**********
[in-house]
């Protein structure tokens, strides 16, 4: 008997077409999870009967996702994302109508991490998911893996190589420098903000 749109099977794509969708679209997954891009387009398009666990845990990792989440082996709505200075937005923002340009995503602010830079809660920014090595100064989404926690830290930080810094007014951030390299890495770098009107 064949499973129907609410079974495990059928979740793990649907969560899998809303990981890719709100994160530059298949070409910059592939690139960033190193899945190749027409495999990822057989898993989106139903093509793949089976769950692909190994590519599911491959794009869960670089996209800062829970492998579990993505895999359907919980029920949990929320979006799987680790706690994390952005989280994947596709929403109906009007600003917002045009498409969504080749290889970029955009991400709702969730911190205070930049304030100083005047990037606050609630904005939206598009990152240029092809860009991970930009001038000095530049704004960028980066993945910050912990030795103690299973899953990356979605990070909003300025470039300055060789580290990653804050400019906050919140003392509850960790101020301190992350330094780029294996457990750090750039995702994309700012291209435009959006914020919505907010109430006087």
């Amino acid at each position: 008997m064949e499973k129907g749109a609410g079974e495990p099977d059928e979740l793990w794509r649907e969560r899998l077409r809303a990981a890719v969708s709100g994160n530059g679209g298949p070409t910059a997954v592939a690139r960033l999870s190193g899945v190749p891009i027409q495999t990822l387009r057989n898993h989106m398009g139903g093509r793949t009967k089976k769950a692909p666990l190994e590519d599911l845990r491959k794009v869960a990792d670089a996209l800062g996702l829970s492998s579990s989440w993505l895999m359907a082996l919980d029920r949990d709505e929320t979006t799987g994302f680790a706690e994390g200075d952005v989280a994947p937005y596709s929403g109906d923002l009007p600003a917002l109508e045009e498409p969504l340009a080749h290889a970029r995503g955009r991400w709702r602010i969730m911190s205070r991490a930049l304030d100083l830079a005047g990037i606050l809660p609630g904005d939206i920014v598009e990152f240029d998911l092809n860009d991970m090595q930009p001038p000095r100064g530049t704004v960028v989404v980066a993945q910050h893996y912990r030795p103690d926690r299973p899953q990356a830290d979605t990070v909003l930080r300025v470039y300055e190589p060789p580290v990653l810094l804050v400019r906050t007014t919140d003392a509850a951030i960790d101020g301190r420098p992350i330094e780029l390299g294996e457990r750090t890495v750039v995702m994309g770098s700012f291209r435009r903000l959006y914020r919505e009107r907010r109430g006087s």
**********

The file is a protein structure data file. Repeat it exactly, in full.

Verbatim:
[in-house]
């Protein structure tokens, strides 16, 4: 008997077409999870009967996702994302109508991490998911893996190589420098903000 749109099977794509969708679209997954891009387009398009666990845990990792989440082996709505200075937005923002340009995503602010830079809660920014090595100064989404926690830290930080810094007014951030390299890495770098009107 064949499973129907609410079974495990059928979740793990649907969560899998809303990981890719709100994160530059298949070409910059592939690139960033190193899945190749027409495999990822057989898993989106139903093509793949089976769950692909190994590519599911491959794009869960670089996209800062829970492998579990993505895999359907919980029920949990929320979006799987680790706690994390952005989280994947596709929403109906009007600003917002045009498409969504080749290889970029955009991400709702969730911190205070930049304030100083005047990037606050609630904005939206598009990152240029092809860009991970930009001038000095530049704004960028980066993945910050912990030795103690299973899953990356979605990070909003300025470039300055060789580290990653804050400019906050919140003392509850960790101020301190992350330094780029294996457990750090750039995702994309700012291209435009959006914020919505907010109430006087």
């Amino acid at each position: 008997m064949e499973k129907g749109a609410g079974e495990p099977d059928e979740l793990w794509r649907e969560r899998l077409r809303a990981a890719v969708s709100g994160n530059g679209g298949p070409t910059a997954v592939a690139r960033l999870s190193g899945v190749p891009i027409q495999t990822l387009r057989n898993h989106m398009g139903g093509r793949t009967k089976k769950a692909p666990l190994e590519d599911l845990r491959k794009v869960a990792d670089a996209l800062g996702l829970s492998s579990s989440w993505l895999m359907a082996l919980d029920r949990d709505e929320t979006t799987g994302f680790a706690e994390g200075d952005v989280a994947p937005y596709s929403g109906d923002l009007p600003a917002l109508e045009e498409p969504l340009a080749h290889a970029r995503g955009r991400w709702r602010i969730m911190s205070r991490a930049l304030d100083l830079a005047g990037i606050l809660p609630g904005d939206i920014v598009e990152f240029d998911l092809n860009d991970m090595q930009p001038p000095r100064g530049t704004v960028v989404v980066a993945q910050h893996y912990r030795p103690d926690r299973p899953q990356a830290d979605t990070v909003l930080r300025v470039y300055e190589p060789p580290v990653l810094l804050v400019r906050t007014t919140d003392a509850a951030i960790d101020g301190r420098p992350i330094e780029l390299g294996e457990r750090t890495v750039v995702m994309g770098s700012f291209r435009r903000l959006y914020r919505e009107r907010r109430g006087s």